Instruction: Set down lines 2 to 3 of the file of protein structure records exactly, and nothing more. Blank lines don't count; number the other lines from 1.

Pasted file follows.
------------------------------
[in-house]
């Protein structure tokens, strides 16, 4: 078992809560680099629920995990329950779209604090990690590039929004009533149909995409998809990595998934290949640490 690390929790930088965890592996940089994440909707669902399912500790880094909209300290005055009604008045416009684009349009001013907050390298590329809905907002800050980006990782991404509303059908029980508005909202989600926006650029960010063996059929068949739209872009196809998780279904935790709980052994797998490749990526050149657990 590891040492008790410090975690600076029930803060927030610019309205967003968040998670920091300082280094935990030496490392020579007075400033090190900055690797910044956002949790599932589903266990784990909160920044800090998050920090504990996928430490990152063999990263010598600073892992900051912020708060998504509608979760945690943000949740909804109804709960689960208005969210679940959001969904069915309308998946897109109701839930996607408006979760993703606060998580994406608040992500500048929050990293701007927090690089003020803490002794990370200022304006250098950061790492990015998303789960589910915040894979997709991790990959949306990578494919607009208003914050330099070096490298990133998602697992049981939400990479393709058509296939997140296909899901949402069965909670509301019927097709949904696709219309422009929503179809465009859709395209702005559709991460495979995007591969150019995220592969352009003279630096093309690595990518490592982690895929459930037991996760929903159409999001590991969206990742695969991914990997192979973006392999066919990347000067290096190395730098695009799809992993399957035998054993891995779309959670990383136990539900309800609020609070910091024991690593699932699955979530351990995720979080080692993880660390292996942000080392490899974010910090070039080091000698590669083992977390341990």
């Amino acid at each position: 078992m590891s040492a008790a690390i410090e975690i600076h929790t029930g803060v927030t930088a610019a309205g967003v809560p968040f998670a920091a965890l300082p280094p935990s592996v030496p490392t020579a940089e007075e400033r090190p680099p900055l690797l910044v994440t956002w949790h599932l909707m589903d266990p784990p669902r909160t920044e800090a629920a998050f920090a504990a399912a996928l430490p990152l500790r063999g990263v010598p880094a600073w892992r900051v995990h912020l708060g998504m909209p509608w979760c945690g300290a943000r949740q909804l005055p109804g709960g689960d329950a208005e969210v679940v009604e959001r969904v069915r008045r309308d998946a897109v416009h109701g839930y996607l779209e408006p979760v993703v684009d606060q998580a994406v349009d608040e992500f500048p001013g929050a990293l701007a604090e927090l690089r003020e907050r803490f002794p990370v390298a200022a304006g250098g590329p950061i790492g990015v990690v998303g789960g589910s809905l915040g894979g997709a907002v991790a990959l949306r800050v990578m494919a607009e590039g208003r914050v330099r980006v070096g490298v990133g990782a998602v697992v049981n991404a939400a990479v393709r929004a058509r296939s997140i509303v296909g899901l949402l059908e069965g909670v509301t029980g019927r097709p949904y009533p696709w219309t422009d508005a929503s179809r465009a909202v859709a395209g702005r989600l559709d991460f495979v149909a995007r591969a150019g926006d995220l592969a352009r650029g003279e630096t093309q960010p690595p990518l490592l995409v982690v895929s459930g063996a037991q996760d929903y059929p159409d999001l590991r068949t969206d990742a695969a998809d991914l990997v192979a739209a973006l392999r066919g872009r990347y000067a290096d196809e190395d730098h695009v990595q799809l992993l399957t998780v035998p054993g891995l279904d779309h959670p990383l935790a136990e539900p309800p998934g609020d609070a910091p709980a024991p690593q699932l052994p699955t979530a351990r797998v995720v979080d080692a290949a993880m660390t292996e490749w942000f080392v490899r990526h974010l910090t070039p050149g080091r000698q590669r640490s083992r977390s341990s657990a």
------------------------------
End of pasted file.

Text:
């Protein structure tokens, strides 16, 4: 078992809560680099629920995990329950779209604090990690590039929004009533149909995409998809990595998934290949640490 690390929790930088965890592996940089994440909707669902399912500790880094909209300290005055009604008045416009684009349009001013907050390298590329809905907002800050980006990782991404509303059908029980508005909202989600926006650029960010063996059929068949739209872009196809998780279904935790709980052994797998490749990526050149657990 590891040492008790410090975690600076029930803060927030610019309205967003968040998670920091300082280094935990030496490392020579007075400033090190900055690797910044956002949790599932589903266990784990909160920044800090998050920090504990996928430490990152063999990263010598600073892992900051912020708060998504509608979760945690943000949740909804109804709960689960208005969210679940959001969904069915309308998946897109109701839930996607408006979760993703606060998580994406608040992500500048929050990293701007927090690089003020803490002794990370200022304006250098950061790492990015998303789960589910915040894979997709991790990959949306990578494919607009208003914050330099070096490298990133998602697992049981939400990479393709058509296939997140296909899901949402069965909670509301019927097709949904696709219309422009929503179809465009859709395209702005559709991460495979995007591969150019995220592969352009003279630096093309690595990518490592982690895929459930037991996760929903159409999001590991969206990742695969991914990997192979973006392999066919990347000067290096190395730098695009799809992993399957035998054993891995779309959670990383136990539900309800609020609070910091024991690593699932699955979530351990995720979080080692993880660390292996942000080392490899974010910090070039080091000698590669083992977390341990």
């Amino acid at each position: 078992m590891s040492a008790a690390i410090e975690i600076h929790t029930g803060v927030t930088a610019a309205g967003v809560p968040f998670a920091a965890l300082p280094p935990s592996v030496p490392t020579a940089e007075e400033r090190p680099p900055l690797l910044v994440t956002w949790h599932l909707m589903d266990p784990p669902r909160t920044e800090a629920a998050f920090a504990a399912a996928l430490p990152l500790r063999g990263v010598p880094a600073w892992r900051v995990h912020l708060g998504m909209p509608w979760c945690g300290a943000r949740q909804l005055p109804g709960g689960d329950a208005e969210v679940v009604e959001r969904v069915r008045r309308d998946a897109v416009h109701g839930y996607l779209e408006p979760v993703v684009d606060q998580a994406v349009d608040e992500f500048p001013g929050a990293l701007a604090e927090l690089r003020e907050r803490f002794p990370v390298a200022a304006g250098g590329p950061i790492g990015v990690v998303g789960g589910s809905l915040g894979g997709a907002v991790a990959l949306r800050v990578m494919a607009e590039g208003r914050v330099r980006v070096g490298v990133g990782a998602v697992v049981n991404a939400a990479v393709r929004a058509r296939s997140i509303v296909g899901l949402l059908e069965g909670v509301t029980g019927r097709p949904y009533p696709w219309t422009d508005a929503s179809r465009a909202v859709a395209g702005r989600l559709d991460f495979v149909a995007r591969a150019g926006d995220l592969a352009r650029g003279e630096t093309q960010p690595p990518l490592l995409v982690v895929s459930g063996a037991q996760d929903y059929p159409d999001l590991r068949t969206d990742a695969a998809d991914l990997v192979a739209a973006l392999r066919g872009r990347y000067a290096d196809e190395d730098h695009v990595q799809l992993l399957t998780v035998p054993g891995l279904d779309h959670p990383l935790a136990e539900p309800p998934g609020d609070a910091p709980a024991p690593q699932l052994p699955t979530a351990r797998v995720v979080d080692a290949a993880m660390t292996e490749w942000f080392v490899r990526h974010l910090t070039p050149g080091r000698q590669r640490s083992r977390s341990s657990a």